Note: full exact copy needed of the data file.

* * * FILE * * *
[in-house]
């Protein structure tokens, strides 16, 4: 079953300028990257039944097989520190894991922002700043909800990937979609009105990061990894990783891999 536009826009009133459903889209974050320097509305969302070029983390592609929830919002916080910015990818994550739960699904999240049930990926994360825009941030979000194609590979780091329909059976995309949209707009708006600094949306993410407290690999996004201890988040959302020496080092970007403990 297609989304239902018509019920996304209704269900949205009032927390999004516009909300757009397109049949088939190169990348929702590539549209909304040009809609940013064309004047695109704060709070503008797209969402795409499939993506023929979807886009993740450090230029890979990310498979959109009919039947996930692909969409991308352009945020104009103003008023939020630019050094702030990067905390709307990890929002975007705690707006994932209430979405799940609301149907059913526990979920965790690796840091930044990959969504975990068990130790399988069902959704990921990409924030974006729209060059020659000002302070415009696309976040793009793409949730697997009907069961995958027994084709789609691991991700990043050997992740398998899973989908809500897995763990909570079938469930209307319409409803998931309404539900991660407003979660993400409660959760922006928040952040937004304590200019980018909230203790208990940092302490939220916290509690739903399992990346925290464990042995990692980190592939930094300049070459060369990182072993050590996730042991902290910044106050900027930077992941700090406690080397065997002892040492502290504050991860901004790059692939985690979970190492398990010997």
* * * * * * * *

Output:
[in-house]
């Protein structure tokens, strides 16, 4: 079953300028990257039944097989520190894991922002700043909800990937979609009105990061990894990783891999 536009826009009133459903889209974050320097509305969302070029983390592609929830919002916080910015990818994550739960699904999240049930990926994360825009941030979000194609590979780091329909059976995309949209707009708006600094949306993410407290690999996004201890988040959302020496080092970007403990 297609989304239902018509019920996304209704269900949205009032927390999004516009909300757009397109049949088939190169990348929702590539549209909304040009809609940013064309004047695109704060709070503008797209969402795409499939993506023929979807886009993740450090230029890979990310498979959109009919039947996930692909969409991308352009945020104009103003008023939020630019050094702030990067905390709307990890929002975007705690707006994932209430979405799940609301149907059913526990979920965790690796840091930044990959969504975990068990130790399988069902959704990921990409924030974006729209060059020659000002302070415009696309976040793009793409949730697997009907069961995958027994084709789609691991991700990043050997992740398998899973989908809500897995763990909570079938469930209307319409409803998931309404539900991660407003979660993400409660959760922006928040952040937004304590200019980018909230203790208990940092302490939220916290509690739903399992990346925290464990042995990692980190592939930094300049070459060369990182072993050590996730042991902290910044106050900027930077992941700090406690080397065997002892040492502290504050991860901004790059692939985690979970190492398990010997």